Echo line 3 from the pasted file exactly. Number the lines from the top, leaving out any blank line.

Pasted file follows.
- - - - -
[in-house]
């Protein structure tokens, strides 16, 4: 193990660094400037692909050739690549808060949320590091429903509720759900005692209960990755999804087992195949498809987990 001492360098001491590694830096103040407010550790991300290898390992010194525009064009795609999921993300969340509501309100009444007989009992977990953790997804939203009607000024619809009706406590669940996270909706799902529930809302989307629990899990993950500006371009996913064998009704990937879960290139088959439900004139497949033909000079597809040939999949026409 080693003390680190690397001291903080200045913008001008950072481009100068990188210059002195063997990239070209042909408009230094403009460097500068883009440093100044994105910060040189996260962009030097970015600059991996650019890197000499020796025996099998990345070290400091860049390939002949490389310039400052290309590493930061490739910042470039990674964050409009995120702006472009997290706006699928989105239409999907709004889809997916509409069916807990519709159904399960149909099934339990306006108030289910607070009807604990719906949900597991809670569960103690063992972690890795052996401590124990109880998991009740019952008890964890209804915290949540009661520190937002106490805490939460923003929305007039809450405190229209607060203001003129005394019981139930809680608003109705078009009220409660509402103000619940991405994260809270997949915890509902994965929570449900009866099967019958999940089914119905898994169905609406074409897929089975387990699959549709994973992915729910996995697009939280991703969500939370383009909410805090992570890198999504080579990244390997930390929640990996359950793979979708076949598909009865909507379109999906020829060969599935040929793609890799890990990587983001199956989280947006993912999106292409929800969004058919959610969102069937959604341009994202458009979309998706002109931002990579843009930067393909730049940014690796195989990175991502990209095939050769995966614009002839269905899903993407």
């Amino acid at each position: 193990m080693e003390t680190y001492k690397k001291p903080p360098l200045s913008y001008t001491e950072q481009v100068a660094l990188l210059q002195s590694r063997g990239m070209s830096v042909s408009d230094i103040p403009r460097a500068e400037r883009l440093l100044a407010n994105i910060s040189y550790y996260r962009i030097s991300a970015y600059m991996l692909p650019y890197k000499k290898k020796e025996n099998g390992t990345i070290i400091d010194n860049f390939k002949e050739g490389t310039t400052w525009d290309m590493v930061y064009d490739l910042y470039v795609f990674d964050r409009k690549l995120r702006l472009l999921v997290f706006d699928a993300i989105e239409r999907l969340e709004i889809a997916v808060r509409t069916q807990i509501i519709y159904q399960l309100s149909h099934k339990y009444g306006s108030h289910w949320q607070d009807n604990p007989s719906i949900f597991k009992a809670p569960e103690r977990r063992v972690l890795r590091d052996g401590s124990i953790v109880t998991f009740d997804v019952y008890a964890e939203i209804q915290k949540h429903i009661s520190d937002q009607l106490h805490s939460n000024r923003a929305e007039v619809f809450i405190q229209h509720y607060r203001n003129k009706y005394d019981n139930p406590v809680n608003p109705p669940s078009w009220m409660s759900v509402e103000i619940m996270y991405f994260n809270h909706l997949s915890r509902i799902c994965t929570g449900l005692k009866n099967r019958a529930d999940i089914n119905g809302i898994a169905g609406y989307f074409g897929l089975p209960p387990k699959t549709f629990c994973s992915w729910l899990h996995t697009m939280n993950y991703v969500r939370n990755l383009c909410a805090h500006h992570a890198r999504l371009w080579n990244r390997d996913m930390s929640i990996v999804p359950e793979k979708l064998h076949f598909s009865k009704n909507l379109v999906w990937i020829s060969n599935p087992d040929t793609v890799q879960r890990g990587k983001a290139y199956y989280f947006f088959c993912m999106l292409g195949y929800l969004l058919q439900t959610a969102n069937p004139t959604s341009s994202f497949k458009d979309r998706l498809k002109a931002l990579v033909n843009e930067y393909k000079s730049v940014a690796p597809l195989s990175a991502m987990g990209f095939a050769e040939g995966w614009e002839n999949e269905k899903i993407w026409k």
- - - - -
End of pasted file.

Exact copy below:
């Amino acid at each position: 193990m080693e003390t680190y001492k690397k001291p903080p360098l200045s913008y001008t001491e950072q481009v100068a660094l990188l210059q002195s590694r063997g990239m070209s830096v042909s408009d230094i103040p403009r460097a500068e400037r883009l440093l100044a407010n994105i910060s040189y550790y996260r962009i030097s991300a970015y600059m991996l692909p650019y890197k000499k290898k020796e025996n099998g390992t990345i070290i400091d010194n860049f390939k002949e050739g490389t310039t400052w525009d290309m590493v930061y064009d490739l910042y470039v795609f990674d964050r409009k690549l995120r702006l472009l999921v997290f706006d699928a993300i989105e239409r999907l969340e709004i889809a997916v808060r509409t069916q807990i509501i519709y159904q399960l309100s149909h099934k339990y009444g306006s108030h289910w949320q607070d009807n604990p007989s719906i949900f597991k009992a809670p569960e103690r977990r063992v972690l890795r590091d052996g401590s124990i953790v109880t998991f009740d997804v019952y008890a964890e939203i209804q915290k949540h429903i009661s520190d937002q009607l106490h805490s939460n000024r923003a929305e007039v619809f809450i405190q229209h509720y607060r203001n003129k009706y005394d019981n139930p406590v809680n608003p109705p669940s078009w009220m409660s759900v509402e103000i619940m996270y991405f994260n809270h909706l997949s915890r509902i799902c994965t929570g449900l005692k009866n099967r019958a529930d999940i089914n119905g809302i898994a169905g609406y989307f074409g897929l089975p209960p387990k699959t549709f629990c994973s992915w729910l899990h996995t697009m939280n993950y991703v969500r939370n990755l383009c909410a805090h500006h992570a890198r999504l371009w080579n990244r390997d996913m930390s929640i990996v999804p359950e793979k979708l064998h076949f598909s009865k009704n909507l379109v999906w990937i020829s060969n599935p087992d040929t793609v890799q879960r890990g990587k983001a290139y199956y989280f947006f088959c993912m999106l292409g195949y929800l969004l058919q439900t959610a969102n069937p004139t959604s341009s994202f497949k458009d979309r998706l498809k002109a931002l990579v033909n843009e930067y393909k000079s730049v940014a690796p597809l195989s990175a991502m987990g990209f095939a050769e040939g995966w614009e002839n999949e269905k899903i993407w026409k």